Have just had another look in Marianne Palmer Bonz’s The Past as Legacy: Luke-Acts and Ancient Epic and rediscovered the obvious original inspiration for my view of the we-passages in Acts. She writes, after discussing the other suggestions up to the Robbins and MacDonald views:
The “we” passages do not represent historical, eyewitness accounts. But while they are, therefore, rhetorical, they were not created to add verisimilitude to Luke’s historical narrative. Nor was Luke merely attempting to follow a literary convention for certain types of adventurous voyages. Rather, the “we” references serve as rhetorical shorthand for the Pauline Christians — those who are vicariously privy to Paul’s example and who, as heirs to his legacy, have been called by him to continue his unfinished mission. They are Luke’s intended audience, whose participation in the ongoing drama of God’s salvation plan is signaled by the words of the Luke prologue: “concerning the events that have been fulfilled among us“. . .’ (p.173)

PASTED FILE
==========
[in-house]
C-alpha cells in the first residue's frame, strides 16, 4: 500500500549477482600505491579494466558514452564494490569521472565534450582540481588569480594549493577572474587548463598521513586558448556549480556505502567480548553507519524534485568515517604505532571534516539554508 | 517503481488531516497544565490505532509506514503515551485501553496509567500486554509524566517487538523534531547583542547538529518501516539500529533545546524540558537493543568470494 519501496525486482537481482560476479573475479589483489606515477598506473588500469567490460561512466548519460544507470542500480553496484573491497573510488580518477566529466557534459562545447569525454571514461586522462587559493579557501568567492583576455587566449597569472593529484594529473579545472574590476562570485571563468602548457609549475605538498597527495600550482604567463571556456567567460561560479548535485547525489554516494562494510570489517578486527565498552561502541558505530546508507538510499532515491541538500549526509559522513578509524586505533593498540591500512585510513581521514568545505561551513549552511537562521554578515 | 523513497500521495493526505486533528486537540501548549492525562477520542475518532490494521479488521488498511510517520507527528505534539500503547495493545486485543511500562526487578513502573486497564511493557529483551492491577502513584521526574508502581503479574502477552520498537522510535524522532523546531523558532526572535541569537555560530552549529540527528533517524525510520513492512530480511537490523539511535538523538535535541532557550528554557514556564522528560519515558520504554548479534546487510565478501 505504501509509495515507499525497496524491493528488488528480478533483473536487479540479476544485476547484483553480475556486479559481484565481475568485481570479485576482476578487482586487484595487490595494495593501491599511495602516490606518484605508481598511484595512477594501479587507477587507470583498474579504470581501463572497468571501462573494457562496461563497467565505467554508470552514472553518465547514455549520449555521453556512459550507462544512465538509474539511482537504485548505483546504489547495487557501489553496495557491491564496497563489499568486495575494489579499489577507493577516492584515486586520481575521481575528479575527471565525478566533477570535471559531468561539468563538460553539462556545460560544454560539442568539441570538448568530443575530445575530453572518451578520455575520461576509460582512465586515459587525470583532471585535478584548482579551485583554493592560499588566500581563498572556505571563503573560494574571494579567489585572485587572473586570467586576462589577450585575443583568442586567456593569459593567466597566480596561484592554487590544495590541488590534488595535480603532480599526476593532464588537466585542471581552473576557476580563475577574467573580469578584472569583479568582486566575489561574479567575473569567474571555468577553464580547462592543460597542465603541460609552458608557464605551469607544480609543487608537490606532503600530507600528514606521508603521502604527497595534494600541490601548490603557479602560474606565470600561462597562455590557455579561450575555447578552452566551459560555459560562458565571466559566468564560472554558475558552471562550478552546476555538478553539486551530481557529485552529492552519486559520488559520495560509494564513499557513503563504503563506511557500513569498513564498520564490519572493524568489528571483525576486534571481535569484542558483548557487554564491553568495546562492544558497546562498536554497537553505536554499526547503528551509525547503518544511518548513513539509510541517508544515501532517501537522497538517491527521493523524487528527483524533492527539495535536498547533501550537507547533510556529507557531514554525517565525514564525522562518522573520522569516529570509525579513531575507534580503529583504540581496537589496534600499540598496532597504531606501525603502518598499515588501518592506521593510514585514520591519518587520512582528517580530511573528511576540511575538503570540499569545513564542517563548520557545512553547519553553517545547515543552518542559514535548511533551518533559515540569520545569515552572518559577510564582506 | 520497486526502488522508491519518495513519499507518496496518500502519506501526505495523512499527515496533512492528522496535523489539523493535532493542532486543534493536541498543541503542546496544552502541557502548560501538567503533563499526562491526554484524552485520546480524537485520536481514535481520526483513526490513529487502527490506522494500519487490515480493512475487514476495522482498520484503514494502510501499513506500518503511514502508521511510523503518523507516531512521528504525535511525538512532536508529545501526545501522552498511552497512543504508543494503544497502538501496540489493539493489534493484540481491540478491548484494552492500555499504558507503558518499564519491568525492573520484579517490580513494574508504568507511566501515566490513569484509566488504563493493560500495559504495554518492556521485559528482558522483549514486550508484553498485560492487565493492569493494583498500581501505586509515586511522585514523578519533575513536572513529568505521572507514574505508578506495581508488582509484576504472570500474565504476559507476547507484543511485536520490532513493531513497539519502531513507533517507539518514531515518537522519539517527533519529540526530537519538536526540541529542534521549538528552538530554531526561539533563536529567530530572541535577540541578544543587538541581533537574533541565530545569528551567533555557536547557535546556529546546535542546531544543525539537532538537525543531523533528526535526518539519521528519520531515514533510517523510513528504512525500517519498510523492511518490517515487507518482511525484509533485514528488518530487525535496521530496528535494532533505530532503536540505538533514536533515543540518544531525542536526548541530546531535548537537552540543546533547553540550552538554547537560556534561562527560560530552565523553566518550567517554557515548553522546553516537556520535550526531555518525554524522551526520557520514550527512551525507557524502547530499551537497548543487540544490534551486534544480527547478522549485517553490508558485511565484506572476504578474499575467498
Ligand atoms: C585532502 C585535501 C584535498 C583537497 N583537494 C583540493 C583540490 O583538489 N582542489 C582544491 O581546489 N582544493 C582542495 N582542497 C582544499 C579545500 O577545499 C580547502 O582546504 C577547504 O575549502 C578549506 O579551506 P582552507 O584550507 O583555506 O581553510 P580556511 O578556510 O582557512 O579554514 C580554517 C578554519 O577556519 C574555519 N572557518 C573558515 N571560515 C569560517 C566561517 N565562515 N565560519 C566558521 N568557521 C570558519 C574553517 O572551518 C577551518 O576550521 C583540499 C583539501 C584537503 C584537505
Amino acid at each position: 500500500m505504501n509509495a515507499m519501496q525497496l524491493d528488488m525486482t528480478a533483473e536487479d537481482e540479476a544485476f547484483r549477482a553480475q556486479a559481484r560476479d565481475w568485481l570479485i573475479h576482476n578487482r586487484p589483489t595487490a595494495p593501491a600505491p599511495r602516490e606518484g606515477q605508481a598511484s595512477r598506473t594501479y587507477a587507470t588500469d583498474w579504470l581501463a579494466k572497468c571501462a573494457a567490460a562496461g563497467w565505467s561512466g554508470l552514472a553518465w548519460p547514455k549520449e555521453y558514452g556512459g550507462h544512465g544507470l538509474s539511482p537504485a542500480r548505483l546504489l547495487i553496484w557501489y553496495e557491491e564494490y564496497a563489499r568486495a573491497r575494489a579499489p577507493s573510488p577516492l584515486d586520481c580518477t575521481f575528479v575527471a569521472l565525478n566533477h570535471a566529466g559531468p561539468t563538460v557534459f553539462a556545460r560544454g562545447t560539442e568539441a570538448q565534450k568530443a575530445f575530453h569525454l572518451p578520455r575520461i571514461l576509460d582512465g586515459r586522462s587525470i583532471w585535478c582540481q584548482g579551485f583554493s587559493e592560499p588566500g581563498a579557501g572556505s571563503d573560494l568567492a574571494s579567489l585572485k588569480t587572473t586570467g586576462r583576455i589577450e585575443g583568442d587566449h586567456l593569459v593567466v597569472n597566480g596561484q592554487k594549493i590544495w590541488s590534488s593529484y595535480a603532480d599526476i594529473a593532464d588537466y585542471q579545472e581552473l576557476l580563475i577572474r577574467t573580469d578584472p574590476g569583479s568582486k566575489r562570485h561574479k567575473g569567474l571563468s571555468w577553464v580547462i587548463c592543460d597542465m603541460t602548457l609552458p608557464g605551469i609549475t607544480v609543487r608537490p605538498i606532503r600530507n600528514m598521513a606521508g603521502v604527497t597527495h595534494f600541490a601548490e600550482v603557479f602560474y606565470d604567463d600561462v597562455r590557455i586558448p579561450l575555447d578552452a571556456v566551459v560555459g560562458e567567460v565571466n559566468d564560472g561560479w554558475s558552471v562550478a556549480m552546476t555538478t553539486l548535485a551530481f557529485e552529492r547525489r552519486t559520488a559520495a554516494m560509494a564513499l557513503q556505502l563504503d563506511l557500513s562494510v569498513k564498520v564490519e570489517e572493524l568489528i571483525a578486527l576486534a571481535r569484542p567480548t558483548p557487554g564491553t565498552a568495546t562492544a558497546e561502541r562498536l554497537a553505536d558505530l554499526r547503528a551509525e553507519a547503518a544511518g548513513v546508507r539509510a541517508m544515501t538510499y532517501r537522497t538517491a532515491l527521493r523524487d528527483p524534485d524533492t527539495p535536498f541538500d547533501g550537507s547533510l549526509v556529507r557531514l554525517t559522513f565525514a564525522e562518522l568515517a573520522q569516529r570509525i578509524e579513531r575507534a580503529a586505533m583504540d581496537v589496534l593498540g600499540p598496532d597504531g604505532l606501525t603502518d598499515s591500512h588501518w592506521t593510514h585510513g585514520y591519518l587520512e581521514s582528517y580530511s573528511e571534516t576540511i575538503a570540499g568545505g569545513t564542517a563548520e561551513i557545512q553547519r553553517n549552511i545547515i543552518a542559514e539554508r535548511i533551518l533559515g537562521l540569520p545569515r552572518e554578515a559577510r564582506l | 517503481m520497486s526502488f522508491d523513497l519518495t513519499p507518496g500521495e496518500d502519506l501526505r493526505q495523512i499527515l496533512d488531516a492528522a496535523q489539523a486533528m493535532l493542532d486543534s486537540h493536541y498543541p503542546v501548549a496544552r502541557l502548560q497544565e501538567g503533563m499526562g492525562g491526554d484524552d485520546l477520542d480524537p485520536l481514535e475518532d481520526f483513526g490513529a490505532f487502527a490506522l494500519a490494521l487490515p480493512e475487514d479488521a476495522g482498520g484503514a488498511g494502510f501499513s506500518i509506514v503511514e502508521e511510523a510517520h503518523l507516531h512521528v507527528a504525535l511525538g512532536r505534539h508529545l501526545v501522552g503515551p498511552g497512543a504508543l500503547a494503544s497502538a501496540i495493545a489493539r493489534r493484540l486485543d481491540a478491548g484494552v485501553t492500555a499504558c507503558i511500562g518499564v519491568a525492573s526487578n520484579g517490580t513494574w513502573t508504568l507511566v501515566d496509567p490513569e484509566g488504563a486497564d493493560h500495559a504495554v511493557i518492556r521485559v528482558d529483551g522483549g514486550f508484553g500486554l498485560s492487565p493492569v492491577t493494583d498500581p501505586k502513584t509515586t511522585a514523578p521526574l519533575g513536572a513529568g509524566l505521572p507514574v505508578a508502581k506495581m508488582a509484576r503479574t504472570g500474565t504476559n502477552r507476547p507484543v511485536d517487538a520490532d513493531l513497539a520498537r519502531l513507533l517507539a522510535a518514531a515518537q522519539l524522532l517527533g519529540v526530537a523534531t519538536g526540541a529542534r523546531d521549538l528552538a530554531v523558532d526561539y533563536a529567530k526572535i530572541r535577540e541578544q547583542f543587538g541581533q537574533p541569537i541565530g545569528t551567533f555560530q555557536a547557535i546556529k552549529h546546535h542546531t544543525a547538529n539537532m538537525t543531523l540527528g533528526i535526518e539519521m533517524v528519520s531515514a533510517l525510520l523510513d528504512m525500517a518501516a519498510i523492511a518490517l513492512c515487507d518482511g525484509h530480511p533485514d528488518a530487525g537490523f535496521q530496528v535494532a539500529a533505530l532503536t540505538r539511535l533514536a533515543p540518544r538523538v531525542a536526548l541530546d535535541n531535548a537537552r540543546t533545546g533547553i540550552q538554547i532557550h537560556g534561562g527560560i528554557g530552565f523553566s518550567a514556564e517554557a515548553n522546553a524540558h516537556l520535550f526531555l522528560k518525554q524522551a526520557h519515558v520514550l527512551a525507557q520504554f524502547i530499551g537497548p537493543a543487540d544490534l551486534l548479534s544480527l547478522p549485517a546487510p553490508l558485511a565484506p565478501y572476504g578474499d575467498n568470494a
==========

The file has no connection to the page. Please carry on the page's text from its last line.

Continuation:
What I am attempting to do is to elaborate on this, though not necessarily in the way that Bonz herself might go. I am seeing the “we” less in terms of Pauline Christians per se than in the targets of the revised founding myth.
Notes from Mandell and Freedman contd:
Intro One: Aims and methods
Many historians consider the Primary History of Israel as both a theological document and a historical one, even if only sometimes one can barely glimpse a historical nugget behind the myth. Yet Herodotus’ Histories is read differently: It is seen as essentially a historic book with no theological worth; or as a work where the mythic element was relegated mostly to the first 4 books leaving the remainder as essentially historical reporting.
Gerhad Von Rad (1944) was apparently the first to suggest that the Hebrews were the first to write “history” and that by giving it a theological meaning (that God’s purpose is being acted out through it, even in only behind the scenes) is what distinguishes it from Greek history. In other words, historians don’t consider references to the gods in Herodotus’ Histories of any worth or relevance to the overall work. (Some, however, do see more comparisons between Herodotus and his presumed near contemporary author of Chronicles.)
Is this difference in the way historians read Herodotus Histories and Israel’s Primary History justified? Continue reading “Herodotus and Bible History: Mandell & Freedman contd”